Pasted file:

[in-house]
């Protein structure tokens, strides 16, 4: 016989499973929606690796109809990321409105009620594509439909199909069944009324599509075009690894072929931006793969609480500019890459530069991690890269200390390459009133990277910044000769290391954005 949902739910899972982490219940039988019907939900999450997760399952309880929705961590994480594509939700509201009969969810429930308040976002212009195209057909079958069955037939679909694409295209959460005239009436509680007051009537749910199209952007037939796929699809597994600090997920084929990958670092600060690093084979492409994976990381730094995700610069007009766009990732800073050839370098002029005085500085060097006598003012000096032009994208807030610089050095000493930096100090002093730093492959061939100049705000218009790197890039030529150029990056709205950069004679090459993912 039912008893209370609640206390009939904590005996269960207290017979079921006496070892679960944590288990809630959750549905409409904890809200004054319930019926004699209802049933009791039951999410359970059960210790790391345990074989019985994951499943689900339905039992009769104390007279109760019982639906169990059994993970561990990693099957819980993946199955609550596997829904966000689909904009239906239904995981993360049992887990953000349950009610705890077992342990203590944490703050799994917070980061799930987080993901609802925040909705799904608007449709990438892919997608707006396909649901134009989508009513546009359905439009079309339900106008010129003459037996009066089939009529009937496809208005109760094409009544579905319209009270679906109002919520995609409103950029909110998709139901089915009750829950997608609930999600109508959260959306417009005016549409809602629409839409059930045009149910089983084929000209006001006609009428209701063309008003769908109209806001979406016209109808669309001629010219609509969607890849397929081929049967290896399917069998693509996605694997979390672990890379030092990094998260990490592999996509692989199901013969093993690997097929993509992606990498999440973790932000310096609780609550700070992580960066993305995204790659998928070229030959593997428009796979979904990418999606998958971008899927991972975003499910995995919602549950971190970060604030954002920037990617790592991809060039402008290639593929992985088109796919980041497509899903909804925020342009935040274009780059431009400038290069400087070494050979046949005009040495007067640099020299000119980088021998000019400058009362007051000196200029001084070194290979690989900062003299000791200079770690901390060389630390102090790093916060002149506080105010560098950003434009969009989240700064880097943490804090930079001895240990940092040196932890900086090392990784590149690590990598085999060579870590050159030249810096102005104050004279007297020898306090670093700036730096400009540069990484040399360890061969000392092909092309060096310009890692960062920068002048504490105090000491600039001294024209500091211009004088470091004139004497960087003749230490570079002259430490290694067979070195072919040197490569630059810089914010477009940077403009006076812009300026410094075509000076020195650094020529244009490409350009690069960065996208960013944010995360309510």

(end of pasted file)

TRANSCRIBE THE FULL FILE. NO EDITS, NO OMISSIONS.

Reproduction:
[in-house]
């Protein structure tokens, strides 16, 4: 016989499973929606690796109809990321409105009620594509439909199909069944009324599509075009690894072929931006793969609480500019890459530069991690890269200390390459009133990277910044000769290391954005 949902739910899972982490219940039988019907939900999450997760399952309880929705961590994480594509939700509201009969969810429930308040976002212009195209057909079958069955037939679909694409295209959460005239009436509680007051009537749910199209952007037939796929699809597994600090997920084929990958670092600060690093084979492409994976990381730094995700610069007009766009990732800073050839370098002029005085500085060097006598003012000096032009994208807030610089050095000493930096100090002093730093492959061939100049705000218009790197890039030529150029990056709205950069004679090459993912 039912008893209370609640206390009939904590005996269960207290017979079921006496070892679960944590288990809630959750549905409409904890809200004054319930019926004699209802049933009791039951999410359970059960210790790391345990074989019985994951499943689900339905039992009769104390007279109760019982639906169990059994993970561990990693099957819980993946199955609550596997829904966000689909904009239906239904995981993360049992887990953000349950009610705890077992342990203590944490703050799994917070980061799930987080993901609802925040909705799904608007449709990438892919997608707006396909649901134009989508009513546009359905439009079309339900106008010129003459037996009066089939009529009937496809208005109760094409009544579905319209009270679906109002919520995609409103950029909110998709139901089915009750829950997608609930999600109508959260959306417009005016549409809602629409839409059930045009149910089983084929000209006001006609009428209701063309008003769908109209806001979406016209109808669309001629010219609509969607890849397929081929049967290896399917069998693509996605694997979390672990890379030092990094998260990490592999996509692989199901013969093993690997097929993509992606990498999440973790932000310096609780609550700070992580960066993305995204790659998928070229030959593997428009796979979904990418999606998958971008899927991972975003499910995995919602549950971190970060604030954002920037990617790592991809060039402008290639593929992985088109796919980041497509899903909804925020342009935040274009780059431009400038290069400087070494050979046949005009040495007067640099020299000119980088021998000019400058009362007051000196200029001084070194290979690989900062003299000791200079770690901390060389630390102090790093916060002149506080105010560098950003434009969009989240700064880097943490804090930079001895240990940092040196932890900086090392990784590149690590990598085999060579870590050159030249810096102005104050004279007297020898306090670093700036730096400009540069990484040399360890061969000392092909092309060096310009890692960062920068002048504490105090000491600039001294024209500091211009004088470091004139004497960087003749230490570079002259430490290694067979070195072919040197490569630059810089914010477009940077403009006076812009300026410094075509000076020195650094020529244009490409350009690069960065996208960013944010995360309510």